Some Facebook employees are not happy with the social media giant's decision to not take any action on the controversial posts by US Presidents Donald Trump which were earlier flagged by Twitter, The Verge reported, citing leaked posts.
Some of these employees are calling on Facebook executives to reconsider the decision to keep Trump's posts about mail-in ballots and the Minnesota protests. "I have to say I am finding the contortions we have to go through incredibly hard to stomach," one employee was quoted as saying in a comment about the shooting post. "All this points to a very high risk of a violent escalation and civil unrest in November and if we fail the test case here, history will not judge us kindly."
'Will Restrict More Speech Online, Not Less'
However, Facebook joined Twitter in criticising Trump's executive order on "preventing online censorship" issued on Thursday. While Facebook said that it will "restrict more speech online, not less", Twitter called the executive order a reactionary and politicised approach to a landmark law.
Trump signed the order in a bid to strip social media platforms of some of the legal protections that they enjoy. Trump's offensive came on the back of fact checks by Twitter which took the form of a hyperlink that tagged onto exactly two of Trump's tweets and said "Get the facts about mail-in ballots".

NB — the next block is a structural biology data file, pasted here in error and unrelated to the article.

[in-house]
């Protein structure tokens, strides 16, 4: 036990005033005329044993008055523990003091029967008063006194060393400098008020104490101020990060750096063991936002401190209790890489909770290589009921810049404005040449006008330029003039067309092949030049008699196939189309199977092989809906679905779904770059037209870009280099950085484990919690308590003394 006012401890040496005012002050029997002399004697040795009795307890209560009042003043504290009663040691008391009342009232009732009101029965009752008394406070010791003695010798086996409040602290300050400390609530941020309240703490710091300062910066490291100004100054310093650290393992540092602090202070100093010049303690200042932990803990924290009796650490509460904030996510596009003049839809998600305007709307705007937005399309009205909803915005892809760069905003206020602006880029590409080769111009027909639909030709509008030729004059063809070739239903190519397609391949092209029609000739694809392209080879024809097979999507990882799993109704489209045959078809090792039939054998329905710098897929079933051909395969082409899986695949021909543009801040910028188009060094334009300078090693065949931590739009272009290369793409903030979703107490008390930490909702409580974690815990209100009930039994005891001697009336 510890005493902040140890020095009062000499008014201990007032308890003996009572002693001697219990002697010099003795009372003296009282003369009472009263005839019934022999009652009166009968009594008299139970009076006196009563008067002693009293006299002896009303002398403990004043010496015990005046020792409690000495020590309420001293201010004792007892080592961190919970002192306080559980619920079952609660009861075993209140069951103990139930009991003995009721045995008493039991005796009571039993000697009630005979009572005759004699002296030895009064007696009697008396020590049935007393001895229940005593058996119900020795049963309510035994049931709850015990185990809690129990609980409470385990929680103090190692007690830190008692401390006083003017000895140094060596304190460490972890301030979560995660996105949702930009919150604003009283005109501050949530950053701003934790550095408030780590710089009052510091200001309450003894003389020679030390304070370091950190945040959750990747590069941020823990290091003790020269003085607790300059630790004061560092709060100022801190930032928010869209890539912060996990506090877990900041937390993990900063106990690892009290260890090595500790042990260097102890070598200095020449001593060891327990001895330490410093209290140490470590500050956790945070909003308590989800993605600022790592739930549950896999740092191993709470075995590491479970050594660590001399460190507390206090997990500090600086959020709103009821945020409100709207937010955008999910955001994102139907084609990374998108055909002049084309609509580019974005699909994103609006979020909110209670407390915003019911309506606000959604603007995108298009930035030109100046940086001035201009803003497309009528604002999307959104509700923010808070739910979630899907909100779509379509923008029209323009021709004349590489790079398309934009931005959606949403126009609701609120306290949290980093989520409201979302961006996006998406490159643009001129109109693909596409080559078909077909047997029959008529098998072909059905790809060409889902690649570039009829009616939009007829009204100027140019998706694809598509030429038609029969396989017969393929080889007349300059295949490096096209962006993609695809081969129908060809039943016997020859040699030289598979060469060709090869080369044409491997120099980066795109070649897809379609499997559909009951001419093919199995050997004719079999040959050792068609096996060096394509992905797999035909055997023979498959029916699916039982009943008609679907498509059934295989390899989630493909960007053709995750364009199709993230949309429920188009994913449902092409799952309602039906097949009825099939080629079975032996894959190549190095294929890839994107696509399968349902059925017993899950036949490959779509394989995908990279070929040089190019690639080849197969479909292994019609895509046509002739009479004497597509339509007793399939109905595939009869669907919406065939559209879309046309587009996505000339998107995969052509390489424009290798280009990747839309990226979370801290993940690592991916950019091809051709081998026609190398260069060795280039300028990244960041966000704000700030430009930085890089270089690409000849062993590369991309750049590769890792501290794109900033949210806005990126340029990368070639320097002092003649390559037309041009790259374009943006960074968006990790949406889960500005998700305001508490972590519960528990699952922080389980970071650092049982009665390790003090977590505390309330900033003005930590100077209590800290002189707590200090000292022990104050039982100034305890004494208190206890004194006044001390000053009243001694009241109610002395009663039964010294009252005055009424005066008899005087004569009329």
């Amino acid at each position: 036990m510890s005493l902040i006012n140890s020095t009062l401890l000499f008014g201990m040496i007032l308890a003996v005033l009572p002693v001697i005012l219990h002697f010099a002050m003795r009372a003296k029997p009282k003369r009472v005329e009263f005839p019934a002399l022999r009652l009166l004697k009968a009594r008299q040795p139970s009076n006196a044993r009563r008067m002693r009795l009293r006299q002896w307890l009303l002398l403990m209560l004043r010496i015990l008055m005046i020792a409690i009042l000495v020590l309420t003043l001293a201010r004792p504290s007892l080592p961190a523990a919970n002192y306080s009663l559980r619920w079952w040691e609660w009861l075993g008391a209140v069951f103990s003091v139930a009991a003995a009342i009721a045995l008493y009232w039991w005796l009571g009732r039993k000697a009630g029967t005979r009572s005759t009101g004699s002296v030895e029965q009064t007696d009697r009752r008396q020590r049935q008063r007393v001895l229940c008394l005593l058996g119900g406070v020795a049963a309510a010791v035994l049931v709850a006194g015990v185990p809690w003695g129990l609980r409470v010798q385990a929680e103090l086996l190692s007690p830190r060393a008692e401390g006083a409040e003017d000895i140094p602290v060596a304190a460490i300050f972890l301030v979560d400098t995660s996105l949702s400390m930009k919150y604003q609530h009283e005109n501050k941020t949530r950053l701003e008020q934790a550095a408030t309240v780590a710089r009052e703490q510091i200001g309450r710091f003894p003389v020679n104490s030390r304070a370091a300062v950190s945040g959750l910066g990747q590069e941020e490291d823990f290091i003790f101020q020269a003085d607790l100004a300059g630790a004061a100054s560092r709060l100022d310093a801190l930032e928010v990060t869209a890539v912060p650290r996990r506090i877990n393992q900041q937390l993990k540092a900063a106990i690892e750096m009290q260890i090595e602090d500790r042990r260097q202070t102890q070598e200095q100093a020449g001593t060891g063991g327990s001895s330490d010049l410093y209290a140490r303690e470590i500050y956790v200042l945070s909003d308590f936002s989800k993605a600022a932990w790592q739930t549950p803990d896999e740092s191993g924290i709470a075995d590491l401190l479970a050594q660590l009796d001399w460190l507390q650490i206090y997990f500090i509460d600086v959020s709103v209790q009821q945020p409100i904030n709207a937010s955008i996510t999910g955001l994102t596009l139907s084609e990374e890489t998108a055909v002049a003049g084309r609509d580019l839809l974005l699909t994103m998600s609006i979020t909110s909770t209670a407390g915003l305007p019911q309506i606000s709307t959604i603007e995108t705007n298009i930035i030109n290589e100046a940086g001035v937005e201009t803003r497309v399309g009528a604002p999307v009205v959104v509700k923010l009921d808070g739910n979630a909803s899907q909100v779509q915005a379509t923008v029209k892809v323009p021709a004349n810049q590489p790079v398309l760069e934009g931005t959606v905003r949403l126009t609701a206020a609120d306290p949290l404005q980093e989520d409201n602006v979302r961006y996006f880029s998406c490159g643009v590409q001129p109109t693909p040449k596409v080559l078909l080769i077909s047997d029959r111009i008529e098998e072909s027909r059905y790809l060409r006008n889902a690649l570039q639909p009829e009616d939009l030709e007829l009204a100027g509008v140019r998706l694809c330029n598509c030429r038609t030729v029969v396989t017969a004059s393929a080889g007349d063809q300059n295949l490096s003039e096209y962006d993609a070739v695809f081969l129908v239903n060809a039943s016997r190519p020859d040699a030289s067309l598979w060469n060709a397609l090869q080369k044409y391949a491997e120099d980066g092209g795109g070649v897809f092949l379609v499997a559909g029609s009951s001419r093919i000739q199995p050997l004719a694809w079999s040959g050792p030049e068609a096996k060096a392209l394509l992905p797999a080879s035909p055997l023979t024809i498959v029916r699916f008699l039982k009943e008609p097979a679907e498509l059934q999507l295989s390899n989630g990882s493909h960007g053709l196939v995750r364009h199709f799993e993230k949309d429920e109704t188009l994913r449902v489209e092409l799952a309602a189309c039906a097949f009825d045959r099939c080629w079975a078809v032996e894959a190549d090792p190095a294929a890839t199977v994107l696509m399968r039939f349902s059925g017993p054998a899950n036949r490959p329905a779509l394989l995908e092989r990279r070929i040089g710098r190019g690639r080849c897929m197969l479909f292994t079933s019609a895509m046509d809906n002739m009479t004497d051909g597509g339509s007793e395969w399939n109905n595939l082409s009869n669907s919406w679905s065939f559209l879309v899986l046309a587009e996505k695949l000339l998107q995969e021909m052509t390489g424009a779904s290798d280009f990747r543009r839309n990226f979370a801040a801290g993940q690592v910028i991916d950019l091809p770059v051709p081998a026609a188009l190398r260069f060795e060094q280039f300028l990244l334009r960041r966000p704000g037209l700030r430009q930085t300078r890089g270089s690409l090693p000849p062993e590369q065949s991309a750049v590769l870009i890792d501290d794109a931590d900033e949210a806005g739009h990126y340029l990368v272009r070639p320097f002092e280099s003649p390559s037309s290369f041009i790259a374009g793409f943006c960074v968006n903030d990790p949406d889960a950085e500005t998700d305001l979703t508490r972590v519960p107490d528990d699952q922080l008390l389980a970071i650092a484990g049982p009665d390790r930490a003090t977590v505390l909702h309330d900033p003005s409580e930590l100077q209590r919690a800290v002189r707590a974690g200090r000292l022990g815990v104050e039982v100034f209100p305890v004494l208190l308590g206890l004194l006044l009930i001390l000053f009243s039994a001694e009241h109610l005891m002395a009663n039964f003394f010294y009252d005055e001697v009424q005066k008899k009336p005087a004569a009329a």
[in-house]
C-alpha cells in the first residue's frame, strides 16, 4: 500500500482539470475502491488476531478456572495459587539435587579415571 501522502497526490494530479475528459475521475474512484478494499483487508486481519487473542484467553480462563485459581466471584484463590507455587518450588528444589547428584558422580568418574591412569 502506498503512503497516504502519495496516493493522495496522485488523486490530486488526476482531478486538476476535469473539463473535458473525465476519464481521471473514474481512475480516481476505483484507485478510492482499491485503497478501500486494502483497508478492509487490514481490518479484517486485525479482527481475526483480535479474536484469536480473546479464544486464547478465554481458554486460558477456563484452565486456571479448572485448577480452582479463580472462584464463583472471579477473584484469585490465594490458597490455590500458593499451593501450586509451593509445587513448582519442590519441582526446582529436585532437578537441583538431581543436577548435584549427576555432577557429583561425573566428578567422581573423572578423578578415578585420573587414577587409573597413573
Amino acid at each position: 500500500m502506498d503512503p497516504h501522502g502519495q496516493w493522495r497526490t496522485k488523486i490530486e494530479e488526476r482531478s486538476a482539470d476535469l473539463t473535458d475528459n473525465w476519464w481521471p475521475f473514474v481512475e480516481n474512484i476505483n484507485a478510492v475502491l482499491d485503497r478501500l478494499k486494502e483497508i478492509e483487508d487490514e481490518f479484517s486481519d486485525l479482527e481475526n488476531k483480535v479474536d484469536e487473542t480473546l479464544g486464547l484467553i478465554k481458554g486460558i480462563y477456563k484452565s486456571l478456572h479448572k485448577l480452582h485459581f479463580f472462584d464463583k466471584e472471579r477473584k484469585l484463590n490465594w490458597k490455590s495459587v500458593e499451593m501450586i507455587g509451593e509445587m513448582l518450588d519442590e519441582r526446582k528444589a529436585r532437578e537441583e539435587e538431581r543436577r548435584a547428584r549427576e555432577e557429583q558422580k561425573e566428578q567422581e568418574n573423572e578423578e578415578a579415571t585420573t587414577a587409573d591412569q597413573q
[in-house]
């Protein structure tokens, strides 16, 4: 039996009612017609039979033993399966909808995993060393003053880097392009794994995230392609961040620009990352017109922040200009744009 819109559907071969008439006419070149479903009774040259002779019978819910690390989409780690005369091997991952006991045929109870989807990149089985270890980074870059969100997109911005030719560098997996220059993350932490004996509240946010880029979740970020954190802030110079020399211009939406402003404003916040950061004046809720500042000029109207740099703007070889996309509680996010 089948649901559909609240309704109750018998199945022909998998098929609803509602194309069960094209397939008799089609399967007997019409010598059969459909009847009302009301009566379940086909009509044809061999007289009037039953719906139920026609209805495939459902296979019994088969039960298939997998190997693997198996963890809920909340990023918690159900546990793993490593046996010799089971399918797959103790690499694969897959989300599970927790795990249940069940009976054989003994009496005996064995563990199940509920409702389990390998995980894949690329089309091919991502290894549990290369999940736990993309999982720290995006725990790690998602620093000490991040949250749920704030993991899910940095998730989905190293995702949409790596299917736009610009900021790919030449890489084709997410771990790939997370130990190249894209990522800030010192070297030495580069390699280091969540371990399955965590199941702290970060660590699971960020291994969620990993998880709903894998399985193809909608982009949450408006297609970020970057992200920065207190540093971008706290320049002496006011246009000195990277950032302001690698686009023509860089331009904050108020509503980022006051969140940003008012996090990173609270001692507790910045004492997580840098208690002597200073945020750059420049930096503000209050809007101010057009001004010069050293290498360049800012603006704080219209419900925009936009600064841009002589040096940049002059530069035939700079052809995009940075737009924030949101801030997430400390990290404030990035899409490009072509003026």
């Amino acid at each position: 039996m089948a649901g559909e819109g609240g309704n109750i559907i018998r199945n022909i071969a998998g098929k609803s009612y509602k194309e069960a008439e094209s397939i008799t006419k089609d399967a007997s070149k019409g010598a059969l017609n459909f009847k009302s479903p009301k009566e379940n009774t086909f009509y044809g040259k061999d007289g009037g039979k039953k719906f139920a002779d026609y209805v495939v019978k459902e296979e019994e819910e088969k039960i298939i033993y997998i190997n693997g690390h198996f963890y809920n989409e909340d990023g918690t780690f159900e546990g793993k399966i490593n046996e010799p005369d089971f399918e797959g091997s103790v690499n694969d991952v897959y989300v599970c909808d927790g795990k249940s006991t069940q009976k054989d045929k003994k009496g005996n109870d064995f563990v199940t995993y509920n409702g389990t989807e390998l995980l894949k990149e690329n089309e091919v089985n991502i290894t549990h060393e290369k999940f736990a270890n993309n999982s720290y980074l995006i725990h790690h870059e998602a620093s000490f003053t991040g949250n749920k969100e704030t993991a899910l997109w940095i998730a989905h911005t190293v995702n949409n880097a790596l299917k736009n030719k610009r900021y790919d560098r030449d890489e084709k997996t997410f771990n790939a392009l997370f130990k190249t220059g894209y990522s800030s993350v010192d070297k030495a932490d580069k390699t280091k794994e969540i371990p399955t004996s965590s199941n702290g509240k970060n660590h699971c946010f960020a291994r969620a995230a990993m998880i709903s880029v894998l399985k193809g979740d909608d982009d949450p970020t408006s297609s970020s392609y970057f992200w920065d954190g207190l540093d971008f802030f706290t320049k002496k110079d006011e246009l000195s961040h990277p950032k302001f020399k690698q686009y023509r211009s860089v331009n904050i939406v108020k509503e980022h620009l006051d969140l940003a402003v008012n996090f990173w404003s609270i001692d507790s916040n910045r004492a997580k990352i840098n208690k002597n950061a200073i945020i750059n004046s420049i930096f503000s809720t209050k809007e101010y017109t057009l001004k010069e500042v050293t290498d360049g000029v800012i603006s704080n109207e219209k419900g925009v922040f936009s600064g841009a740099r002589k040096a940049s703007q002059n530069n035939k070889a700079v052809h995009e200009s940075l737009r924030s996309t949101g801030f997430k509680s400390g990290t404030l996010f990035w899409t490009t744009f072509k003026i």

Even after the executive order was issued, Twitter flagged a fresh tweet from Trump about the Minneapolis violence, saying that the tweet violated Twitter policies about glorifying violence. The tweets were cross-posted to Facebook.
'It Doesn't Break Our Rules Against Voter Interference'
According to the report in The Verge on Friday, Monika Bickert, the company's vice president of global policy management, explained the company's rationale for not taking action on the mail-in ballot post in a lengthy write-up on Workplace, the company's internal version of Facebook.
"We reviewed the claim and determined that it doesn't break our rules against voter interference because it doesn't mislead people about how they can register to vote or the different ways they can vote," Bickert was quoted as saying on Thursday in a post that received more than 700 comments. "If it had, we should have removed the post from our platform altogether because our voter interference policy applies to everyone, including politicians."
The Minnesota Protests
In response to the post, some employees also asked why Facebook did not take action on Trump's post about Minnesota protests. "I can't stand back & watch this happen to a great American City, Minneapolis... These THUGS are dishonoring the memory of George Floyd, and I won't let that happen. Just spoke to Governor Tim Walz and told him that the Military is with him all the way. Any difficulty and we will assume control but, when the looting starts, the shooting starts. Thank you," Trump had said in the post on Friday.
He later added that "it was spoken as a fact, not as a statement. It's very simple, nobody should have any problem with this other than the haters, and those looking to cause trouble on social media. Honor the memory of George Floyd!"